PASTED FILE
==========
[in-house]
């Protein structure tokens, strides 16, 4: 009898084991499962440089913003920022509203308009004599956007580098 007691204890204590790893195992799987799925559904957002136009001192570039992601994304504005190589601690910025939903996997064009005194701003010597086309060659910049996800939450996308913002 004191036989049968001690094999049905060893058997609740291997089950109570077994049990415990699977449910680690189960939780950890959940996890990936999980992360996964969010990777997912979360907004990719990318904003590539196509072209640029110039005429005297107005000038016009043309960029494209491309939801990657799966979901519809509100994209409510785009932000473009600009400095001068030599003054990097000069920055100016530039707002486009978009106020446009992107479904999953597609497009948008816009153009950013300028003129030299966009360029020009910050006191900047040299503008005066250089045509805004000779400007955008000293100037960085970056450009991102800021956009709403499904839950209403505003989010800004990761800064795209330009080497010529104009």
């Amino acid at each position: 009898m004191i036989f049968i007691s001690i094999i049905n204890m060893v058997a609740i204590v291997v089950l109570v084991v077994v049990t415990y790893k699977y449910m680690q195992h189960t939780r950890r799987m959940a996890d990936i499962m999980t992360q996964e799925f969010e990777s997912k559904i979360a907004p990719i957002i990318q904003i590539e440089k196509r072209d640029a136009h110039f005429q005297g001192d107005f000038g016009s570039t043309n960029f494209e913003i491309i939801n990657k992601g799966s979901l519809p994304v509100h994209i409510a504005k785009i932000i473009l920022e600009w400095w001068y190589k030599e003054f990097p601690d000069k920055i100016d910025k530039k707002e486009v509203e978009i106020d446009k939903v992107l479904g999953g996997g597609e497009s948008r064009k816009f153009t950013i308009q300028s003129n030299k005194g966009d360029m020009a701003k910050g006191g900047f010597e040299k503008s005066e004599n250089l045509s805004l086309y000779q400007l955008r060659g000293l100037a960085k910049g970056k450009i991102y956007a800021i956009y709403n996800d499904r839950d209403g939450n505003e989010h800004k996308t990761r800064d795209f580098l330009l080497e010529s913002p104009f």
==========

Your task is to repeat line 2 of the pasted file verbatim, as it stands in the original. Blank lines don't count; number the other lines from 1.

């Protein structure tokens, strides 16, 4: 009898084991499962440089913003920022509203308009004599956007580098 007691204890204590790893195992799987799925559904957002136009001192570039992601994304504005190589601690910025939903996997064009005194701003010597086309060659910049996800939450996308913002 004191036989049968001690094999049905060893058997609740291997089950109570077994049990415990699977449910680690189960939780950890959940996890990936999980992360996964969010990777997912979360907004990719990318904003590539196509072209640029110039005429005297107005000038016009043309960029494209491309939801990657799966979901519809509100994209409510785009932000473009600009400095001068030599003054990097000069920055100016530039707002486009978009106020446009992107479904999953597609497009948008816009153009950013300028003129030299966009360029020009910050006191900047040299503008005066250089045509805004000779400007955008000293100037960085970056450009991102800021956009709403499904839950209403505003989010800004990761800064795209330009080497010529104009």